Selling a house is as strenuous of an endeavour as buying a house, if not more. With the amount of paperwork and research that needs to be done, it’s tempting to skip pre-sale home improvements. You may be wondering what the pros and cons are of selling a house just the way it is and whether you’re losing more money than saving.
As stated in an article about selling a house as is basics by ISoldMyHouse.com, selling a house as-is seems like a no-hassle way to put your home up for sale without having to make repairs. However, it doesn’t mean that it’s the least challenging or financially sound choice. Before you put your home up for sale without making any changes, here’s what you need to know.
What Does it Mean to Sell a House As-Is?
“Selling a house as-is” means selling a property in its current state. The seller doesn’t perform any pre-sale home improvement, and the buyer must agree to buy the house without repairs and with all of its current problems.
The sale requires the buyer to sign some paperwork that goes into detail regarding what’s wrong with the property. It also means that the seller is obligated to disclose anything and everything that’s wrong with the house.
What Selling a House As-Is Doesn’t Mean
Selling a house as-is doesn’t mean you can ignore potential hazards and things that need to be done. For example, homeowners are legally required to be transparent and about the house’s current state.
It’s also prohibited in many states for sellers to intentionally hide defects or misrepresent any problems with the house. Some information that sellers usually have to disclose:
- Structural defects
- Signs of mold
- Roof issues such as leaks and moisture
- Plumbing or electrical issues
- External issues like noise levels
- Legal issues tied to the house
The Pros of Selling a House As-Is
So you decided to write your property “as-is” on the listings. Here are some of the perks you can expect by selling a fixer-upper.
Most sellers want to avoid large expenses without losing too much from the final sale. For financial reasons, sellers may opt to forgo interior or exterior renovations, which sometimes can cost more than what you’d get in return. If the seller is in debt, they also may not have the expendable funds to do repairs.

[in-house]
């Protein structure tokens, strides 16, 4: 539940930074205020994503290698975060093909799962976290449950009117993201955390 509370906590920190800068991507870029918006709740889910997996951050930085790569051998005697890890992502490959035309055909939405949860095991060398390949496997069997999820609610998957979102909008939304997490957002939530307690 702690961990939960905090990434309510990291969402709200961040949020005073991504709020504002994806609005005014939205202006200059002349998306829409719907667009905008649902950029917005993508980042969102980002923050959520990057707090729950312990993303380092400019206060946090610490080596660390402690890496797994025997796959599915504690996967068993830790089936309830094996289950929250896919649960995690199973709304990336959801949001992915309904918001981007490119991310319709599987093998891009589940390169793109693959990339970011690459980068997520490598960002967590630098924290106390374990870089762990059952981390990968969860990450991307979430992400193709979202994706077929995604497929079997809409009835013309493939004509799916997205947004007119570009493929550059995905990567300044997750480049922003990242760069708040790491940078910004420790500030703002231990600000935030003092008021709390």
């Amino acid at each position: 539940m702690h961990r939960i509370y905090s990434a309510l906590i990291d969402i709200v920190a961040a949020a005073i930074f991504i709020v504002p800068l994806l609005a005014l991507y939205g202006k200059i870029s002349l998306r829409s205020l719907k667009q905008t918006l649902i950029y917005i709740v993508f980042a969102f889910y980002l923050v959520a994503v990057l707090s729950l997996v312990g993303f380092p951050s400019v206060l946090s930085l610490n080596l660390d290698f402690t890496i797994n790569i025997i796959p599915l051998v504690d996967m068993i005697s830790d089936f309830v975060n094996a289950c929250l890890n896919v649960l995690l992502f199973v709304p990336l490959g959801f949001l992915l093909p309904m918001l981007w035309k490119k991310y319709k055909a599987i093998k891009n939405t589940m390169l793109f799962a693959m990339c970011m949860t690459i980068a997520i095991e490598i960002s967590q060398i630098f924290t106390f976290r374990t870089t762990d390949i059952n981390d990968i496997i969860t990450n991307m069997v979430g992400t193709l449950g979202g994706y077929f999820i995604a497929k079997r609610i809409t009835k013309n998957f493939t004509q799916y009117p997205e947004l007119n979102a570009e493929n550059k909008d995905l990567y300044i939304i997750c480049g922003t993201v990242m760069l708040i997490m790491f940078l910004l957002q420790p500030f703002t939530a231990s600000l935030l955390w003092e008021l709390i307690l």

On top of being expensive, home improvements take up a lot of time to complete. If you’re pressed for time, like health conditions, a job change, or foreclosure, you may not have time to spare.
While you can sell quickly, the type of buyer you’ll attract will vary. Instead of average prospective homebuyers, you’re more likely to attract quick buyers such as investors and home flippers.
Solve Inheritance Conflict
So you and your siblings have inherited a home and are conflicted on how to divide it. If a home is outdated or no one is interested in dealing with it, selling the home as-is can eliminate most of the stress. Once it’s finalized, the family can distribute the profits as they see fit.
Attract Cash Buyers
There are house cash buyers that tend to buy homes quickly in exchange for a lower price. While it has the lowest return, there are benefits for those that want a quick and easy sale.
The bright side of selling to a cash buyer is that you don’t have to work with realtors or fees tied to selling a home. You also get the cash in hand right away and speed up the sales process. The best of all is that you don’t have to deal with the legal issues since the buyer assumes all liability.
The Downside of Selling a House As-Is
Now you know the benefits of selling a house as-is, let’s look at what to be wary of. Here are some factors to consider before putting your home on the market without pre-sale home improvements.
Low Ball Offers
Discussing the home inspection and needed repairs with the buyer could lead you to sell the property for much less than what it’s worth. Labeling the house “as-is” will attract buyers looking to haggle and buy a home for a large discount.
Disqualifies “Move-In Ready” Buyers
When potential buyers see a home listed “as-is” they will instantly think something is wrong with the home and may assume it’s not worth the time or headache. Unfortunately, it decreases the number of buyers that will show interest in your home.
There are concerns and additional precautions that come with selling a home without working on it first. To ensure the safety of the buyer, there are extra steps and paperwork involving both parties to disclose what the sale entails.
Every situation and home sale is unique. Certain properties have specific needs that may benefit more to be repaired than sold as a fixer-upper – especially when it comes to attracting the right seller. Consider and compare the expenses between pre-sale home improvements and selling as-is so that you can sell your home on your terms and for the right price tag.